But more critically, index-organized tables save space as the index doesn’t require a separate copy of the row data. For tables with small rows that are mostly covered by the primary key, such as join tables, this can easily cut the table’s storage footprint in half.
Consider the following table which stores social “likes” for arbitrary objects:
CREATE TABLE likes (
object_type INTEGER NOT NULL,
object_id BIGINT NOT NULL GENERATED ALWAYS AS IDENTITY,
user_id BIGINT NOT NULL,
created_at TIMESTAMP WITH TIME ZONE NOT NULL,
PRIMARY KEY(object_type, object_id, user_id)
PostgreSQL will maintain an index for the primary key which is separate from the base table storage. This index will contain a full copy of the
user_id columns for every row. 20 out of 28 bytes in each row (~70%) will be duplicated. If PostgreSQL supported index-organized tables, it wouldn’t consume all that additional space.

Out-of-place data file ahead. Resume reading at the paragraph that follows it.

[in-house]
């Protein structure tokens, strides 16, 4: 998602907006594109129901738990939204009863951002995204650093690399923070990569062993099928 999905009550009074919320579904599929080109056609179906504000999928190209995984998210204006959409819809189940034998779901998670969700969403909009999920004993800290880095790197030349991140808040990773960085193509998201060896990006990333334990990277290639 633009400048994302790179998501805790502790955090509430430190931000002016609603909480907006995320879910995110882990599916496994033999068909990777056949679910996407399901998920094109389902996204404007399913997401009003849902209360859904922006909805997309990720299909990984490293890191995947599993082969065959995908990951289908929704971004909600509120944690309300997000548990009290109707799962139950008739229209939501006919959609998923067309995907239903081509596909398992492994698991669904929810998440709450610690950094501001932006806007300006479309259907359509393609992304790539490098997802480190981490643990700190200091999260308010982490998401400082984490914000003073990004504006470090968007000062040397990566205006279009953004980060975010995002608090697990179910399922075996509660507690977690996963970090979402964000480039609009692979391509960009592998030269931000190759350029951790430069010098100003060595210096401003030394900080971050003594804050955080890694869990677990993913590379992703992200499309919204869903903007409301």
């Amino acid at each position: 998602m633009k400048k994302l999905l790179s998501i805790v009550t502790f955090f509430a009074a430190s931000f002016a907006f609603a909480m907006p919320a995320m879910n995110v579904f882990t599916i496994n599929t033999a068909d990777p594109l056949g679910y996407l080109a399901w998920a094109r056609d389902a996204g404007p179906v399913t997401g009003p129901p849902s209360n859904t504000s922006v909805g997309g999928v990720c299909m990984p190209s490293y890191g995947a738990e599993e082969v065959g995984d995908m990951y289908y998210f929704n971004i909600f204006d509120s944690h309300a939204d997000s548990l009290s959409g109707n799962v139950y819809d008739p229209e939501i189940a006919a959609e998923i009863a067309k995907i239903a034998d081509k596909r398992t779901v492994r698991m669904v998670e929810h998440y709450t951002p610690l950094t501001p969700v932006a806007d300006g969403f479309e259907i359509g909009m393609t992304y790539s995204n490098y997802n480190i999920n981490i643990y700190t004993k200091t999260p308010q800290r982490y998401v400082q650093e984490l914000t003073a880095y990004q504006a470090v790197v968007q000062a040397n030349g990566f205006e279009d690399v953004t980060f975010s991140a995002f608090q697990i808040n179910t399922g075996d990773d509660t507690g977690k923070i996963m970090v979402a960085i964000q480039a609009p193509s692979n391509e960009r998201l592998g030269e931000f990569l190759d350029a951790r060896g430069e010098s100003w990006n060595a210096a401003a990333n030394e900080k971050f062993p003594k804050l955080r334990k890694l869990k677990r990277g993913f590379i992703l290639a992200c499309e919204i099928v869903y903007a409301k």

#7: Major Version Upgrades Can Require Downtime
Some major version upgrades require hours of downtime to convert the data for a large database. Using the typical streaming replication mechanism, it is not possible to do this gracefully by upgrading a replica and doing a failover. The on-disk binary format is incompatible across major versions, thus the wire protocol between master and replica is effectively also incompatible.
Hopefully logical replication will eventually completely replace streaming replication, which would enable an online, rolling upgrade strategy. When I worked on a large-scale horizontally-scaled deployment, we made a significant engineering investment in custom infrastructure to do these upgrades without downtime using an additional trigger-based replication system that was also used for shard migration.